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June 14, 1999
Rejection of Mosque Project Riles New Jersey Community
A P Kamath
When Yusuf Dadani and heads of over a dozen Muslim families in Old Bridge, a middle class town in New Jersey, planned for a mosque and a school several years ago, they decided at the very outset the facilities will not be built in a residential area. They were too familiar with the obstacles faced by Muslims and Hindus in several American towns and cities when similar projects were proposed. Technically, the opposition came from the town zoning boards worried over increase in traffic and noise levels. But the Muslim and Hindu community leaders often felt that it was prejudice against the non-Christian religions that led to the rejection of their applications.
So the Old Bridge Muslim community, comprising many immigrants from the Subcontinent, planned its $ 2 million mosque and school project, on the outskirts of the town.
But in the second week of June, they heard the town planning board had turned down their project by a 5 ro 3 vote saying it believed that traffic increase could cause problems to the people in the neighborhood.
In preparing to take the issue to the court, Yusuf Dadani, a member of the committee that submitted the application to the planning board four months ago, asserted his committee met all of the concerns expressed by planning board members during the three sessions over a three and half month period the board considered the proposal. The board had been assured, for instance, that except for Friday's prayers, there would not be many worshippers during rest of the week.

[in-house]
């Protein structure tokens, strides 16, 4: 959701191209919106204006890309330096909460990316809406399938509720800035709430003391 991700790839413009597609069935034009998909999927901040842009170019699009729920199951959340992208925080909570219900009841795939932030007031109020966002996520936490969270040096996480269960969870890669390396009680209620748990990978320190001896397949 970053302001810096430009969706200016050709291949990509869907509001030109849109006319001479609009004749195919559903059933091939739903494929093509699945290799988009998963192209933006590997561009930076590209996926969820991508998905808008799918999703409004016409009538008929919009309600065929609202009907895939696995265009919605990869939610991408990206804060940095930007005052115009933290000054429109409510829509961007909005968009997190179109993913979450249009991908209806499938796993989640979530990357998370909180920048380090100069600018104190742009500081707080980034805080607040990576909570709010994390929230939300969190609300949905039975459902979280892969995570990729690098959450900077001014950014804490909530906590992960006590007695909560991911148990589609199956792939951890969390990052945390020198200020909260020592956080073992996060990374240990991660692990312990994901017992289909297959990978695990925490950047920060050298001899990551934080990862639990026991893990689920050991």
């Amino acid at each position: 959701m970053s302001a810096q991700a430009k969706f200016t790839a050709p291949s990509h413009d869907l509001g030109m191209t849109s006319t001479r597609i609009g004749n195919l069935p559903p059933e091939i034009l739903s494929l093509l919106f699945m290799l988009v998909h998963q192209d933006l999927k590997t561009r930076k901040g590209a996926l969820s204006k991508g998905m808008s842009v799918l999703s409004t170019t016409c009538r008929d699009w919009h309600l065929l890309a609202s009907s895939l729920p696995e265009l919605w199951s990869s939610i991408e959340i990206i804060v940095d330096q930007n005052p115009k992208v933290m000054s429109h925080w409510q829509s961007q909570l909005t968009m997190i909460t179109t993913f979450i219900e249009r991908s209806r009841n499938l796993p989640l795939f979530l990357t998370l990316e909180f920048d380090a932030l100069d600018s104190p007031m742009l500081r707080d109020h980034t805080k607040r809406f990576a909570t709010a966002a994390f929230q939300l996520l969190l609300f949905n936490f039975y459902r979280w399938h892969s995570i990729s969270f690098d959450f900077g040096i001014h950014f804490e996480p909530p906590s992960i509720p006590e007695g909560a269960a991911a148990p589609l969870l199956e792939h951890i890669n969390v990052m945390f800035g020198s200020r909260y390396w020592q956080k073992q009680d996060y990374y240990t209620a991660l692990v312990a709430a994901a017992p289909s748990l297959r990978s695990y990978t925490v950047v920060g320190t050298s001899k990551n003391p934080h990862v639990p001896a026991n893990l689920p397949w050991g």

"We have followed the law to the letter," Dadani said. "Now, the only course of action available to us is to go to the courts."
"We're have been praying in our own homes mostly right now," Dadani said in explaining to the town board about the urgency of constructing the mosque and the school.
Thomas Norman, the planning board attorney, said the members were concerned about the increase in traffic caused by the worshippers and parents of schoolchildren.
Dadani wonders if a non-Muslim or a non-Christian had proposed a house of worship and a school, the neighbors would have raised the same concerns.
The mosque and school were to be built on 2.6 acres of land, the site of an old plumbing supply company. The plans calls for the existing 3,000-square-foot building to be renovated. Additions to the structure would provide a prayer hall, a fellowship hall, meeting rooms and the school, which would have students from kindergarten through fifth grade.
Al Leibowitz, chairman of the planning board, said he felt for the Muslims.
"They are looking for a place to worship and we welcome that," he said. "They just had a bad location."
But Dadani is not sure if the feelings are genuine.
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